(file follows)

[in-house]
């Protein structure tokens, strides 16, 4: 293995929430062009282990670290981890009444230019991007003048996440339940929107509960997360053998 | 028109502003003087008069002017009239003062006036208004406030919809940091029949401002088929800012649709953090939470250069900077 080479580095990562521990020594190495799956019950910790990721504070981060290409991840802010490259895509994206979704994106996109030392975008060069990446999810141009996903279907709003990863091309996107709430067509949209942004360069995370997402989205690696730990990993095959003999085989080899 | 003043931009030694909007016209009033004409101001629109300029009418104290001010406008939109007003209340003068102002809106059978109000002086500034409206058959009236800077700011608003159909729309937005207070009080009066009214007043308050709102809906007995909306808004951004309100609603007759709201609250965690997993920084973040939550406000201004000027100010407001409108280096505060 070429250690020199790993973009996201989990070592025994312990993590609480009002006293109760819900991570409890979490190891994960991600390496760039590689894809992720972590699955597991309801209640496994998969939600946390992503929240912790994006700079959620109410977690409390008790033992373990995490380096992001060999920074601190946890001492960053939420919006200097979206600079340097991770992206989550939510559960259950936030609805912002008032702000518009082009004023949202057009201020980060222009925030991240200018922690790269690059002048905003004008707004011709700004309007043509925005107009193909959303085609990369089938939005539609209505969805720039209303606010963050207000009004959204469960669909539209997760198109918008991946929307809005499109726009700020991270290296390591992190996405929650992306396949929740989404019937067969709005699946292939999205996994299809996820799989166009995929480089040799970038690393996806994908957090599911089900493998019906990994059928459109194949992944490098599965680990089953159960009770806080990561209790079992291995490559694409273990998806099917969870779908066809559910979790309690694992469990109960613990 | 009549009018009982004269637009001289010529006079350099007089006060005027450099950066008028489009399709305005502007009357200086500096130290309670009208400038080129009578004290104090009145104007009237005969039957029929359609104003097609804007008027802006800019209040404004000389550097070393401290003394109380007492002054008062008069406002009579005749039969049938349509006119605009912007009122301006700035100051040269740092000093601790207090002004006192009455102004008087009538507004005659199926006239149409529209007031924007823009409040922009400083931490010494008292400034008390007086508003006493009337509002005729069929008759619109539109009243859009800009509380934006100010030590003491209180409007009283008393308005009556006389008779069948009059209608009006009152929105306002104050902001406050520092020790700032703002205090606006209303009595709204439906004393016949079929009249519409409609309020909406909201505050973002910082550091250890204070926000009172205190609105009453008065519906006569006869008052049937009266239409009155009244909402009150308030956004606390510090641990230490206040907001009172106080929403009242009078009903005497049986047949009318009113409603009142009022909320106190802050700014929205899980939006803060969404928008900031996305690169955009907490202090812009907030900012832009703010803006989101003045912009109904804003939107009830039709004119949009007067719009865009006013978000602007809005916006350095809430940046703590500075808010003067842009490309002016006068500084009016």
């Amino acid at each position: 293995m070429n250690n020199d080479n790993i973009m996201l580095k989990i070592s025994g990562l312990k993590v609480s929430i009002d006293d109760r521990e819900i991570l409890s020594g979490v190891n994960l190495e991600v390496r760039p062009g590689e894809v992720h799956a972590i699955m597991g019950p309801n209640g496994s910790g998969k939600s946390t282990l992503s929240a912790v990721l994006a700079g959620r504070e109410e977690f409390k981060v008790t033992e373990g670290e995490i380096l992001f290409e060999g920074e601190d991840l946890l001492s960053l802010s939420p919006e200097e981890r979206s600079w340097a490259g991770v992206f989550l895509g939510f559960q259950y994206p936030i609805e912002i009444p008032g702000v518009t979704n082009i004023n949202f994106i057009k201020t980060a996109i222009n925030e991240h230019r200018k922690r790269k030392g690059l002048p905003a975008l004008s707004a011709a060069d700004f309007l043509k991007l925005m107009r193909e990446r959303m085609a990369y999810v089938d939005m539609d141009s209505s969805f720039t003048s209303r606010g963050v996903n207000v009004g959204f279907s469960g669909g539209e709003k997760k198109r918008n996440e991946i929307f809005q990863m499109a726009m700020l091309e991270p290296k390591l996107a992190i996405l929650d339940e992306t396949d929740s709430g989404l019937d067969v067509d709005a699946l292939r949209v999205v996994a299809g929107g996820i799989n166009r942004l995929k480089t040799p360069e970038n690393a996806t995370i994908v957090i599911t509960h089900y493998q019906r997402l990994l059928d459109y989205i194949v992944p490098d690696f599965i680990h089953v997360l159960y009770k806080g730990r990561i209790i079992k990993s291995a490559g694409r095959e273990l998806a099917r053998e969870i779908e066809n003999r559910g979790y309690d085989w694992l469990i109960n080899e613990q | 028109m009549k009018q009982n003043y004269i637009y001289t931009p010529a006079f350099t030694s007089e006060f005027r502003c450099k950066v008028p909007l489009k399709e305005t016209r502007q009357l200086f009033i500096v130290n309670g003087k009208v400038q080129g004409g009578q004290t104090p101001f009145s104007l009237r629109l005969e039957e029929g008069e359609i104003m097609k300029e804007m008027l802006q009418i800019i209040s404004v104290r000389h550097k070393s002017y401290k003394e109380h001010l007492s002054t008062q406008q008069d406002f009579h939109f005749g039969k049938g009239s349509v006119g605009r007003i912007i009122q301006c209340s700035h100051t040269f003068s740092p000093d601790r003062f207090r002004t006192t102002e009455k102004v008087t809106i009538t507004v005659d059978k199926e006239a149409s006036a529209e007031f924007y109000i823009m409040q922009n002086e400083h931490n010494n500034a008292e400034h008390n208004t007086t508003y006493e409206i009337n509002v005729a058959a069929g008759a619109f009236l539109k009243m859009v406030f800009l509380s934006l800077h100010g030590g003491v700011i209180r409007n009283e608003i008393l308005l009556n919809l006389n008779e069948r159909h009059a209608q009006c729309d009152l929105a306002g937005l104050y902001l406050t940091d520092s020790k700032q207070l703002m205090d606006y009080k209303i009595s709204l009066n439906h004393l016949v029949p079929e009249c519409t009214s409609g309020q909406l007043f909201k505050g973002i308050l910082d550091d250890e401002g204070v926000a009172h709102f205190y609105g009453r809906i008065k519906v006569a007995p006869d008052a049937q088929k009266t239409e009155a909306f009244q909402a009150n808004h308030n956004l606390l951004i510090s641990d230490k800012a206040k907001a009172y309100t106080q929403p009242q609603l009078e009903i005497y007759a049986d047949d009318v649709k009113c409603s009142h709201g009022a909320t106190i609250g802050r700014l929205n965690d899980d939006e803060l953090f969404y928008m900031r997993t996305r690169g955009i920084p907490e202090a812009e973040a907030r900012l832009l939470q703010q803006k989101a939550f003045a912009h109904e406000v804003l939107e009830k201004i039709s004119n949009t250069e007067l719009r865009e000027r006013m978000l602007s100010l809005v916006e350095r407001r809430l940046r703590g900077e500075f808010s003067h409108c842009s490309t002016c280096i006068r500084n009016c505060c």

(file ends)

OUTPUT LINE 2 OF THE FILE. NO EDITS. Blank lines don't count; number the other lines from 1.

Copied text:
């Protein structure tokens, strides 16, 4: 293995929430062009282990670290981890009444230019991007003048996440339940929107509960997360053998 | 028109502003003087008069002017009239003062006036208004406030919809940091029949401002088929800012649709953090939470250069900077 080479580095990562521990020594190495799956019950910790990721504070981060290409991840802010490259895509994206979704994106996109030392975008060069990446999810141009996903279907709003990863091309996107709430067509949209942004360069995370997402989205690696730990990993095959003999085989080899 | 003043931009030694909007016209009033004409101001629109300029009418104290001010406008939109007003209340003068102002809106059978109000002086500034409206058959009236800077700011608003159909729309937005207070009080009066009214007043308050709102809906007995909306808004951004309100609603007759709201609250965690997993920084973040939550406000201004000027100010407001409108280096505060 070429250690020199790993973009996201989990070592025994312990993590609480009002006293109760819900991570409890979490190891994960991600390496760039590689894809992720972590699955597991309801209640496994998969939600946390992503929240912790994006700079959620109410977690409390008790033992373990995490380096992001060999920074601190946890001492960053939420919006200097979206600079340097991770992206989550939510559960259950936030609805912002008032702000518009082009004023949202057009201020980060222009925030991240200018922690790269690059002048905003004008707004011709700004309007043509925005107009193909959303085609990369089938939005539609209505969805720039209303606010963050207000009004959204469960669909539209997760198109918008991946929307809005499109726009700020991270290296390591992190996405929650992306396949929740989404019937067969709005699946292939999205996994299809996820799989166009995929480089040799970038690393996806994908957090599911089900493998019906990994059928459109194949992944490098599965680990089953159960009770806080990561209790079992291995490559694409273990998806099917969870779908066809559910979790309690694992469990109960613990 | 009549009018009982004269637009001289010529006079350099007089006060005027450099950066008028489009399709305005502007009357200086500096130290309670009208400038080129009578004290104090009145104007009237005969039957029929359609104003097609804007008027802006800019209040404004000389550097070393401290003394109380007492002054008062008069406002009579005749039969049938349509006119605009912007009122301006700035100051040269740092000093601790207090002004006192009455102004008087009538507004005659199926006239149409529209007031924007823009409040922009400083931490010494008292400034008390007086508003006493009337509002005729069929008759619109539109009243859009800009509380934006100010030590003491209180409007009283008393308005009556006389008779069948009059209608009006009152929105306002104050902001406050520092020790700032703002205090606006209303009595709204439906004393016949079929009249519409409609309020909406909201505050973002910082550091250890204070926000009172205190609105009453008065519906006569006869008052049937009266239409009155009244909402009150308030956004606390510090641990230490206040907001009172106080929403009242009078009903005497049986047949009318009113409603009142009022909320106190802050700014929205899980939006803060969404928008900031996305690169955009907490202090812009907030900012832009703010803006989101003045912009109904804003939107009830039709004119949009007067719009865009006013978000602007809005916006350095809430940046703590500075808010003067842009490309002016006068500084009016």